«How does one explain that the eternal return is an ancient idea, dating from the pre-Socratics, and yet Nietzsche’s great innovation, or what he presents as his own discovery? And how does one explain that there is something new in the idea that nothing is new?
The eternal return is most certainly not the negation or suppression of time, an atemporal eternity. But how does one explain that it is both cycle and moment: on the one hand continuation; and on the other, iteration? On the one hand, a continuation of the process of becoming which is the World; and on the other, repetition, lightning flash, a mystical view on this process or this becoming? On the one hand, the continual rebeginning of what has been; and on the other, the instantaneous return to a kind of intense focal point, to a “zero” moment of the will?
And in the second place: How does one explain that the eternal return is the most devastating thought, eliciting the “Greatest Disgust,” and yet is the greatest consolation, the great thought of convalescence, which provokes the super-human?
All these problems were constantly present in our discussions; and little by little, divisions and distinctions made themselves felt.
At least one thing is clear: the eternal return, as the ancients understood it, does not have either the simplicity or the dogmatism often attributed to it».
– Deleuze, “Desert Islands…”
«And do you know too what the ‘world’ is to me? Shall I show it to you in my mirror? This world — an immensity of force, without beginning, without end, a firm, brazen magnitude of force, which does not increase, does not decrease, does not consume itself, but only transforms itself, unchangeable as a whole in its magnitude, a household without expenses and losses, but likewise without additions, without income, surrounded by “nothingness” as its limit, nothing dissolving or wasting away, nothing infinitely extensive, but, as a definite force, inlaid into a definite space, and not in a space which is in any way empty, much more as force everywhere, as a play of forces and waves of force simultaneously one and many, here accumulating and simultaneously diminishing somewhere else, a sea of forces raging and flowing into each other, eternally changing themselves, eternally running back, with immense years of recurrence, with an ebb and flow of its forms, moving from the simplest to the most complex, from the uttermost of calm, rigor, cold into the uttermost of heat, wildness, self-contradiction, and then returning home from plentitude to simplicity, from the play of contradictions to the delight of concord, affirming itself even in this similarity of its courses and years, blessing itself as that which must eternally return, as a becoming which knows no satiety, no surfeit, no fatigue — this my Dionysian world of eternal selfcreation, eternal self-destruction [. . . ]»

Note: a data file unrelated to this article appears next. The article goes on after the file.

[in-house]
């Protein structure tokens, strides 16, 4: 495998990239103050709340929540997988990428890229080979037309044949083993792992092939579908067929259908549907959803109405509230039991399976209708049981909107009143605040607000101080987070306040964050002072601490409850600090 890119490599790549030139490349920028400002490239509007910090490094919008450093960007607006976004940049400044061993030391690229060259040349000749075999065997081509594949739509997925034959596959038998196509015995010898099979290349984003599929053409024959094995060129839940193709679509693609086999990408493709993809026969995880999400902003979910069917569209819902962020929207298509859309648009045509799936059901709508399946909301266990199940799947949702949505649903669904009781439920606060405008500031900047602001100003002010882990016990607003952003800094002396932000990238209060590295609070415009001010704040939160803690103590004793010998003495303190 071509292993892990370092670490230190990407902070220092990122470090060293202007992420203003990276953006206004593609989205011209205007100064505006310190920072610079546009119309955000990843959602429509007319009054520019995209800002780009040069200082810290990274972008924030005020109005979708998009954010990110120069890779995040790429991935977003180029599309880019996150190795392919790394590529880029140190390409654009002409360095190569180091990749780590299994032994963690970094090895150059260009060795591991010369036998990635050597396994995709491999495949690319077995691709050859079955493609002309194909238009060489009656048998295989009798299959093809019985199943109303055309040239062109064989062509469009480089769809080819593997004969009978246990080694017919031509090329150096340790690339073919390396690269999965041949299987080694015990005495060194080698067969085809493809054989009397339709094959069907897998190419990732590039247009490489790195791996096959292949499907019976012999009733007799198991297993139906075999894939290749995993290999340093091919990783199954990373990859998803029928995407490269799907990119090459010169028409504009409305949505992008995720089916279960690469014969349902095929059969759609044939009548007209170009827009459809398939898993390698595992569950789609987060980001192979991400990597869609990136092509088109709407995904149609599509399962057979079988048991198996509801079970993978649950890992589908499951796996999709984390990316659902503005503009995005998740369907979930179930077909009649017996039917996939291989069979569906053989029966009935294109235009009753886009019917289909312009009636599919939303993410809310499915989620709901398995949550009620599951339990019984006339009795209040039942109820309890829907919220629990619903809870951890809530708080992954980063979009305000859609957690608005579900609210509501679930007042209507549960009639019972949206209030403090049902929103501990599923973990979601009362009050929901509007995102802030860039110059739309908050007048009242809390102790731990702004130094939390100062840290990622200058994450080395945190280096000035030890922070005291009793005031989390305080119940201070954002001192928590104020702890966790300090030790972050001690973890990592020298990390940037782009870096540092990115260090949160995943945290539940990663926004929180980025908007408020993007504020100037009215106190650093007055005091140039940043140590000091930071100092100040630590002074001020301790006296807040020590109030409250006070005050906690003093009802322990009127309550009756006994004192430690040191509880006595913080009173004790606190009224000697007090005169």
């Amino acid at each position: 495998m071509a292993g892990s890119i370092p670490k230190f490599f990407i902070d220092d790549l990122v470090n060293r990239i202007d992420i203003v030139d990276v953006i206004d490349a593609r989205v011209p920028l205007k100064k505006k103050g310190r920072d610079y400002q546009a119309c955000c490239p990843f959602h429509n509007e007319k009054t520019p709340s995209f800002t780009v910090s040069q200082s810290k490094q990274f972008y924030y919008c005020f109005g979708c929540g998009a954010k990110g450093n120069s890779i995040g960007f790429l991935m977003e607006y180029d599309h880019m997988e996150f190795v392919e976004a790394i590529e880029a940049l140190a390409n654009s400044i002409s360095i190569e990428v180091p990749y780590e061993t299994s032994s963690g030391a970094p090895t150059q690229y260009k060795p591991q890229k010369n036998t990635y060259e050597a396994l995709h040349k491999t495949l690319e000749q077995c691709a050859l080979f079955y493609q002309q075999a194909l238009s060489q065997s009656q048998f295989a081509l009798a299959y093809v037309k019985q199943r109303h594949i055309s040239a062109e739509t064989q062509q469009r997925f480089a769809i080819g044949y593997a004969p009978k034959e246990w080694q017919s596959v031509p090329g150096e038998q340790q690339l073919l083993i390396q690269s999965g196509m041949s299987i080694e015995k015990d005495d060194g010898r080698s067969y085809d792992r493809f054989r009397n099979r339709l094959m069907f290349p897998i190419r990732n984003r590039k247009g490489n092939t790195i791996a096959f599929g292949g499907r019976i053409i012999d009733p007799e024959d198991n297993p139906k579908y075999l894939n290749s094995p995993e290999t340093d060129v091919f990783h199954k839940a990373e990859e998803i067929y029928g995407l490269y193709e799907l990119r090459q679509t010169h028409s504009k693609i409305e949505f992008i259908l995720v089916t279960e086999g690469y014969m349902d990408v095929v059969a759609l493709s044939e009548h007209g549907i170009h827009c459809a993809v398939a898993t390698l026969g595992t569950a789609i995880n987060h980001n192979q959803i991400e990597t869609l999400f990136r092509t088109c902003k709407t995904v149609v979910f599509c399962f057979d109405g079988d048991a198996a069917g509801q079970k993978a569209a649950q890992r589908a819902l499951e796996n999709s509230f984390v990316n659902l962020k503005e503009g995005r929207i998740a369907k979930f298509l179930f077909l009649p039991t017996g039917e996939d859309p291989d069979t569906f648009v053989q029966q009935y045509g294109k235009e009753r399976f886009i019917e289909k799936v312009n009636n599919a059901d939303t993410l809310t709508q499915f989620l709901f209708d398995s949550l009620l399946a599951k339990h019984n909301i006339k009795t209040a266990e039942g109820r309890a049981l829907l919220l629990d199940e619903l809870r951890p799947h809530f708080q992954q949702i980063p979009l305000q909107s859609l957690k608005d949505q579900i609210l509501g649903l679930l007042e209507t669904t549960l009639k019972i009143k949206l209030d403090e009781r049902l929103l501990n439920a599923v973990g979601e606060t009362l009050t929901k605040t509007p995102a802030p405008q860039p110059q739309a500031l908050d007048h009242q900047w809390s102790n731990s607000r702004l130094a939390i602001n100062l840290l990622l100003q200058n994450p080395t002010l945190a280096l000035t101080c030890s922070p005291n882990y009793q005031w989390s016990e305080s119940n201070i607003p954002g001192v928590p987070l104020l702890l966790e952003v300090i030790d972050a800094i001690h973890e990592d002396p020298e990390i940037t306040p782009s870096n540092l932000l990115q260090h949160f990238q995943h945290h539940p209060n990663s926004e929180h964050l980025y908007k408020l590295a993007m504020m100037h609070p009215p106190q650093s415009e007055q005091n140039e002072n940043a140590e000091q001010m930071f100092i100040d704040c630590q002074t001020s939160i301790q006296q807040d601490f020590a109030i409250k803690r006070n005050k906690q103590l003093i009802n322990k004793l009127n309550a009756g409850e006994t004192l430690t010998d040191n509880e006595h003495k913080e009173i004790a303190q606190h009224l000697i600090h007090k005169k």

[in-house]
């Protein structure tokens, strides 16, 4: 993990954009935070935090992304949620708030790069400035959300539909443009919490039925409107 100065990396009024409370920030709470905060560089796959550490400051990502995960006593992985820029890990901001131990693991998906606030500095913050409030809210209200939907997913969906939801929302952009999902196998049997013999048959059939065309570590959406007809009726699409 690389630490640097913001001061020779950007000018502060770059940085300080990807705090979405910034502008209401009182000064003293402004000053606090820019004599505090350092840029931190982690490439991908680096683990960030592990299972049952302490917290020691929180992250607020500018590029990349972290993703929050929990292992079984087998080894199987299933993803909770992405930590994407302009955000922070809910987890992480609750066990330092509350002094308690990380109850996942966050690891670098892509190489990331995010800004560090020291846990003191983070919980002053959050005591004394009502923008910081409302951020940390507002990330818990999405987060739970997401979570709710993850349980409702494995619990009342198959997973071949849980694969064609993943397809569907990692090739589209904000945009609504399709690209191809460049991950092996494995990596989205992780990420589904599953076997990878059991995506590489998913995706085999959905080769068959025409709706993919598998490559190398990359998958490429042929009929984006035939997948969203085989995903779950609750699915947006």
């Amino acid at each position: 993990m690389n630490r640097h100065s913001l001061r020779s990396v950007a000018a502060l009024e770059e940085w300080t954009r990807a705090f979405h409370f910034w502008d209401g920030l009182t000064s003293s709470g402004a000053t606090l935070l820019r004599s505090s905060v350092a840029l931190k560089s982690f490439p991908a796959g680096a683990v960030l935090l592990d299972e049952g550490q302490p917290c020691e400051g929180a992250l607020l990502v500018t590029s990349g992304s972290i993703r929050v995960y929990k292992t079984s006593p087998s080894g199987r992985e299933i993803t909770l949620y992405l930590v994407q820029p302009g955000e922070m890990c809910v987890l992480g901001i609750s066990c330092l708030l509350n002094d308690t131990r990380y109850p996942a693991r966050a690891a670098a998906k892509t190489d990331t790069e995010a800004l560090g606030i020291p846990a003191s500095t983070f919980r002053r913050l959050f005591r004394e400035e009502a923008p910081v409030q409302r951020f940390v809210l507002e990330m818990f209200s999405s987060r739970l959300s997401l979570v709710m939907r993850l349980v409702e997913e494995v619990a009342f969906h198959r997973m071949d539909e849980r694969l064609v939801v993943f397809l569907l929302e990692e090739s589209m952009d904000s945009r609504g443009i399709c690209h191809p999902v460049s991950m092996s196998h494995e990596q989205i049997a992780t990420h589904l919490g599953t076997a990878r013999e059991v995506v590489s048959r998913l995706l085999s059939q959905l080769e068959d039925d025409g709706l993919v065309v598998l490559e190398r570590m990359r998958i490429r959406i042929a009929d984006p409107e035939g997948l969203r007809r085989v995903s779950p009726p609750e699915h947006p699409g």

– Nietzsche, Werke in drei Bänden, 3: 916-17.